The Plateau

Reef DiveReef Dive | Boat access

Advanced Open Water Rated Crayfish Dive Site Deep Rated Inside Port Phillip Reef Dive Site Slack Water Subject to Shipping Technical Rated

Depth: 20 metres (66 feet) to 45 metres (148 feet)

The Plateau is a reef dive in the middle of the Port Phillip Heads. The Plateau is a huge rocky platform in around the 16 metre range, winding its way around the edge of this platform is the Entrance Deep. This is the deepest water in Victoria, originally part of the River Yarra. Depths at the bottom of this area are between 40 metres and 103 metres.

The slack water period here is short, hard to pick, and the currents a little unpredictable. Then of course there is the problem of the dive site being in the shipping channel. Diving is only possible when sea conditions, the tide, and shipping allow. Despite all of that this area is awesome with some fantastic rock formations sheltering an amazing array of sea life.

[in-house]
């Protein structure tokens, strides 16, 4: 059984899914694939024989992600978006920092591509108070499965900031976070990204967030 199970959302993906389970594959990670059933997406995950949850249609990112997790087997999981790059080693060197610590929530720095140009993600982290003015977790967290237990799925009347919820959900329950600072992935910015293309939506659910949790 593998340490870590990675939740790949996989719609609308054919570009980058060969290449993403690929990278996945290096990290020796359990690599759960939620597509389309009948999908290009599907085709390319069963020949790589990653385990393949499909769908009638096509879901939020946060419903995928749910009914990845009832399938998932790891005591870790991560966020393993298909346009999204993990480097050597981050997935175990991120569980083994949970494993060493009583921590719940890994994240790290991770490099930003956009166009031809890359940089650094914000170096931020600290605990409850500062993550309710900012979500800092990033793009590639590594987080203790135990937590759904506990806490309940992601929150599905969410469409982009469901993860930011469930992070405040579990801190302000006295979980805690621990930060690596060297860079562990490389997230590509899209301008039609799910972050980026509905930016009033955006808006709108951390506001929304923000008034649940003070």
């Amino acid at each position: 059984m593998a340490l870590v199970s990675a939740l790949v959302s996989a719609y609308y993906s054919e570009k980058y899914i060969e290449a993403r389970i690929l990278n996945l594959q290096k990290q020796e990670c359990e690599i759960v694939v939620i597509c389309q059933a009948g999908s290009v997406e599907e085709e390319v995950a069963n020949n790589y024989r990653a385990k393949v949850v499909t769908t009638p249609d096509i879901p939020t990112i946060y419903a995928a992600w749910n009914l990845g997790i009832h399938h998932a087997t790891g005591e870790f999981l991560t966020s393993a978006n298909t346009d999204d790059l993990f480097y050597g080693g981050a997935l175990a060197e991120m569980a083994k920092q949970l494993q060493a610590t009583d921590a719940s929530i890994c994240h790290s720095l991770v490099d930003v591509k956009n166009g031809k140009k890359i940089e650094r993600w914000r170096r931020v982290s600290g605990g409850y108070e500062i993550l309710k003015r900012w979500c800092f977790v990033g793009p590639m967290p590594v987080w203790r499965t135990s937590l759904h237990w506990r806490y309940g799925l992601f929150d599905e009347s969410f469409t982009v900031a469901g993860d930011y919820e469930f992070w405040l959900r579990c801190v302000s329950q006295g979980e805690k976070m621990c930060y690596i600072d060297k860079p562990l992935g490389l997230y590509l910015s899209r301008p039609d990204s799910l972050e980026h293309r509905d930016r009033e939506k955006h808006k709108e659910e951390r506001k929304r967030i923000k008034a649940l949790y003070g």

Divers have the opportunity to catch crayfish (Southern Rock Lobster) at this dive site. Remember your catch bag, current Victorian Recreational Fishing Licence, rock lobster measure, and cray tags. Please abide by all current fishing regulations if you intend to catch crays. See How To Catch Crayfish for practical cray hunting advice from The Scuba Doctor.

Latitude: 38° 17.621′ S   (38.293683° S / 38° 17′ 37.26″ S)
Longitude: 144° 37.976′ E   (144.632933° E / 144° 37′ 58.56″ E)

Datum: WGS84 | Google Map
Added: 2012-07-22 01:00:00 GMT, Last updated: 2019-02-16 02:50:48 GMT
Source: GPS
Nearest Neighbour: 65 Metre Hole, 310 m, bearing 13°, NNE
Depth: 20 to 45 m.
Dive only on: SWE.



DISCLAIMER: No claim is made by The Scuba Doctor as to the accuracy of the dive site coordinates listed here. Should anyone decide to use these GPS marks to locate and dive on a site, they do so entirely at their own risk. Always verify against other sources.

The marks come from numerous sources including commercial operators, independent dive clubs, reference works, and active divers. Some are known to be accurate, while others may not be. Some GPS marks may even have come from maps using the AGD66 datum, and thus may need be converted to the WGS84 datum. To distinguish between the possible accuracy of the dive site marks, we've tried to give each mark a source of GPS, Google Earth, or unknown.

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